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Annals of Surgical Oncology

, Volume 23, Supplement 5, pp 746–754 | Cite as

CD151 Gene and Protein Expression Provides Independent Prognostic Information for Patients with Adenocarcinoma of the Esophagus and Gastroesophageal Junction Treated by Esophagectomy

  • Oliver M. Fisher
  • Angelique J. Levert-Mignon
  • Christopher W. Lehane
  • Natalia K. Botelho
  • Jesper L. V. Maag
  • Melissa L. Thomas
  • Melanie Edwards
  • Sarah J. Lord
  • Yuri V. Bobryshev
  • David C. Whiteman
  • Reginald V. LordEmail author
Gastrointestinal Oncology

Abstract

Background

Esophageal and gastroesophageal junctional (GEJ) adenocarcinoma is one of the most fatal cancers and has the fastest rising incidence rate of all cancers. Identification of biomarkers is needed to tailor treatments to each patient’s tumor biology and prognosis.

Methods

Gene expression profiling was performed in a test cohort of 80 chemoradiotherapy (CRTx)-naïve patients with external validation in a separate cohort of 62 CRTx-naïve patients and 169 patients with advanced-stage disease treated with CRTx.

Results

As a novel prognostic biomarker after external validation, CD151 showed promise. Patients exhibiting high levels of CD151 (≥median) had a longer median overall survival than patients with low CD151 tumor levels (median not reached vs. 30.9 months; p = 0.01). This effect persisted in a multivariable Cox-regression model with adjustment for tumor stage [adjusted hazard ratio (aHR), 0.33; 95 % confidence interval (CI), 0.14–0.78; p = 0.01] and was further corroborated through immunohistochemical analysis (aHR, 0.22; 95 % CI, 0.08–0.59; p = 0.003). This effect was not found in the separate cohort of CRTx-exposed patients.

Conclusion

Tumoral expression levels of CD151 may provide independent prognostic information not gained by conventional staging of patients with esophageal and GEJ adenocarcinoma treated by esophagectomy alone.

Keywords

Gene Expression Omnibus Validation Cohort Multimodality Therapy Resection Margin Status CD151 Protein Expression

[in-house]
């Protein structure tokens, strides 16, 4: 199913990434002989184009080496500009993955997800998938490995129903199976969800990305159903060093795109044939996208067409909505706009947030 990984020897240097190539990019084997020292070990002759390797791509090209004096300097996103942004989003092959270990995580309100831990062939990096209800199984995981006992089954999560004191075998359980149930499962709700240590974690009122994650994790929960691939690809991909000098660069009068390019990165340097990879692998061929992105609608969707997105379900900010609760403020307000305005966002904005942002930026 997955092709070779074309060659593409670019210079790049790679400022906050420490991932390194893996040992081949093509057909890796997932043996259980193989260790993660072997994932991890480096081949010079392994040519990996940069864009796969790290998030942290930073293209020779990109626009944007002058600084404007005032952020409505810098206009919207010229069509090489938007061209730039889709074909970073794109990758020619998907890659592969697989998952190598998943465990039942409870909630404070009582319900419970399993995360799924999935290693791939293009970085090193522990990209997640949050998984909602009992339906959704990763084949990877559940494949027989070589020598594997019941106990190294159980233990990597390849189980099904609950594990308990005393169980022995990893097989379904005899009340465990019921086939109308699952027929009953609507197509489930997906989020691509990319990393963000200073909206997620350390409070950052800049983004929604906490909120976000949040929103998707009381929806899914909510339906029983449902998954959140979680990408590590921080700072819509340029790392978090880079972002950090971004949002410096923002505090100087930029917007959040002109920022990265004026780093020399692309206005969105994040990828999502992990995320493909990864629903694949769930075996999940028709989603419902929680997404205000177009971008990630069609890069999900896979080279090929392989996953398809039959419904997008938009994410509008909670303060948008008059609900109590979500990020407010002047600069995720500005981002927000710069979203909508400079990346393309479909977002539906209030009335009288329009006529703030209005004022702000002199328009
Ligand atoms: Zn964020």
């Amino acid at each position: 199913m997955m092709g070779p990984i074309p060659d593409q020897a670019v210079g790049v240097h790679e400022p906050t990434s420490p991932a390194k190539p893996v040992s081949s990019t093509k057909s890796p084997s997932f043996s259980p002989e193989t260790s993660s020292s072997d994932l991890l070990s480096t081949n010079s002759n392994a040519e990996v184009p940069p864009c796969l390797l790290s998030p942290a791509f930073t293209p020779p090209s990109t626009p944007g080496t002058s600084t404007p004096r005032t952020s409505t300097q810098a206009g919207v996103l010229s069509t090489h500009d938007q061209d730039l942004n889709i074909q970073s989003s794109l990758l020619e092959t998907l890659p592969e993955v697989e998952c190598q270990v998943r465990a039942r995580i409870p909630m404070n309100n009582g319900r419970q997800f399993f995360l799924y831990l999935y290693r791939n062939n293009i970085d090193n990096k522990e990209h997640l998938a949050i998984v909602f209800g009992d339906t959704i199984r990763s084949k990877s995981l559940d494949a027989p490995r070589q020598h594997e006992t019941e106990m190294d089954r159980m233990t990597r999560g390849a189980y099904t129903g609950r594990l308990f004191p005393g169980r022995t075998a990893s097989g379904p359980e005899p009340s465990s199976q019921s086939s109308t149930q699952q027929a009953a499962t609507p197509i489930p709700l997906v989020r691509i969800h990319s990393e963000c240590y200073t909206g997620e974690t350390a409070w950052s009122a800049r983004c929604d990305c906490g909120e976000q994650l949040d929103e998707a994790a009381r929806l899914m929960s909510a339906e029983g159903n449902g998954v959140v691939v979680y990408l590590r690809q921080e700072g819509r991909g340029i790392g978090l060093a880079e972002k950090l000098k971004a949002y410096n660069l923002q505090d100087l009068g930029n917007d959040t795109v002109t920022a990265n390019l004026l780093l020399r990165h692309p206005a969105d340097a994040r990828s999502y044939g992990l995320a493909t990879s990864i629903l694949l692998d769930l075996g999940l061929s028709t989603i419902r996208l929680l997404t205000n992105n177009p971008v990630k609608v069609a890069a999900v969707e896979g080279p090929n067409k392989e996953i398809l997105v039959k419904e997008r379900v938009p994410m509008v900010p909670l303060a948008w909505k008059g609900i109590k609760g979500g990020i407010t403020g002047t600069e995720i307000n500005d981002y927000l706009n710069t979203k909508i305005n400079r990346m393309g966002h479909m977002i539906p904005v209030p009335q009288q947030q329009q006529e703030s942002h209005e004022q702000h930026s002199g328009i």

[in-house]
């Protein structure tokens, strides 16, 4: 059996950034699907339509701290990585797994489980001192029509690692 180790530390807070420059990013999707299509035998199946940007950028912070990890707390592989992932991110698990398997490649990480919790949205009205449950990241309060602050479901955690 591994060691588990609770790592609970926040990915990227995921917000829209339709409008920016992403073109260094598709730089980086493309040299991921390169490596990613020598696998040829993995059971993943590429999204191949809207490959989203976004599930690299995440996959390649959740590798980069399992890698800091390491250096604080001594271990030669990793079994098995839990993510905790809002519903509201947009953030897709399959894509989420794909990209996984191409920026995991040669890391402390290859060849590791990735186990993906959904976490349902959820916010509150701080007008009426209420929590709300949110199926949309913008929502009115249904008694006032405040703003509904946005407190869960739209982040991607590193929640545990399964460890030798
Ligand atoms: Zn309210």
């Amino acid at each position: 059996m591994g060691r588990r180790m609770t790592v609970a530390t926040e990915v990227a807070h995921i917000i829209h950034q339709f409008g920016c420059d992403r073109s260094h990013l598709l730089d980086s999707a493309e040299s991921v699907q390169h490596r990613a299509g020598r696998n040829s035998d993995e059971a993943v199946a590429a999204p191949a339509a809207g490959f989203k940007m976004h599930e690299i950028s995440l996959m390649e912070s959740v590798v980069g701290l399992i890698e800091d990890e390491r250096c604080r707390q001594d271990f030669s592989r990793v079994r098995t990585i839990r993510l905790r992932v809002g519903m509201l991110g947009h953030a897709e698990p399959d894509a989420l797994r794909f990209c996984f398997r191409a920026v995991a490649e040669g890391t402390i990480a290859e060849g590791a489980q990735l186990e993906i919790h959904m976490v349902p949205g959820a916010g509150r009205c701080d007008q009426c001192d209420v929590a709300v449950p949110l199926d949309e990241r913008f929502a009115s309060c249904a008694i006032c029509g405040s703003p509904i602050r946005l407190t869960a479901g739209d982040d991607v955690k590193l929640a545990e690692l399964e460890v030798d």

These keywords were added by machine and not by the authors. This process is experimental and the keywords may be updated as the learning algorithm improves.

Notes

Acknowledgment

Oliver M. Fisher is supported by the Australian National Health & Medical Research Council (NHMRC; GNT1094423) and the Swiss National Science Foundation (P1SKP3_161806). David C. Whiteman is supported by a Research Fellowship (APP1058522) from the NHMRC. The Australian Cancer Study was supported by NHMRC Program Grants (#552429). PROBENET was supported by an NHMRC Centre of Research Excellence Grant (APP1040947) and this study was supported in part by Darryl and Ann Courtney O’Connor through the Curran Foundation of St. Vincent’s Hospital.

Disclosure

None to declare.

Supplementary material

10434_2016_5504_MOESM1_ESM.docx (34.9 mb)
Supplementary material 1 (DOCX 35730 kb)

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Copyright information

© Society of Surgical Oncology 2016

Authors and Affiliations

  • Oliver M. Fisher
    • 1
    • 2
    • 6
  • Angelique J. Levert-Mignon
    • 1
  • Christopher W. Lehane
    • 1
  • Natalia K. Botelho
    • 1
  • Jesper L. V. Maag
    • 2
    • 3
  • Melissa L. Thomas
    • 1
  • Melanie Edwards
    • 4
  • Sarah J. Lord
    • 1
    • 5
    • 6
  • Yuri V. Bobryshev
    • 1
  • David C. Whiteman
    • 7
  • Reginald V. Lord
    • 1
    • 6
    Email author
  1. 1.Gastroesophageal Cancer ProgramSt. Vincent’s Centre for Applied Medical ResearchSydneyAustralia
  2. 2.School of Medical SciencesUNSW AustraliaSydneyAustralia
  3. 3.Genomics & Epigenetics DivisionGarvan Institute of Medical ResearchSydneyAustralia
  4. 4.Douglass Hanley Moir PathologySydneyAustralia
  5. 5.NHMRC Clinical Trials CentreUniversity of SydneySydneyAustralia
  6. 6.Department of Surgery, School of MedicineUniversity of Notre DameSydneyAustralia
  7. 7.QIMR Berghofer Medical Research InstituteBrisbaneAustralia

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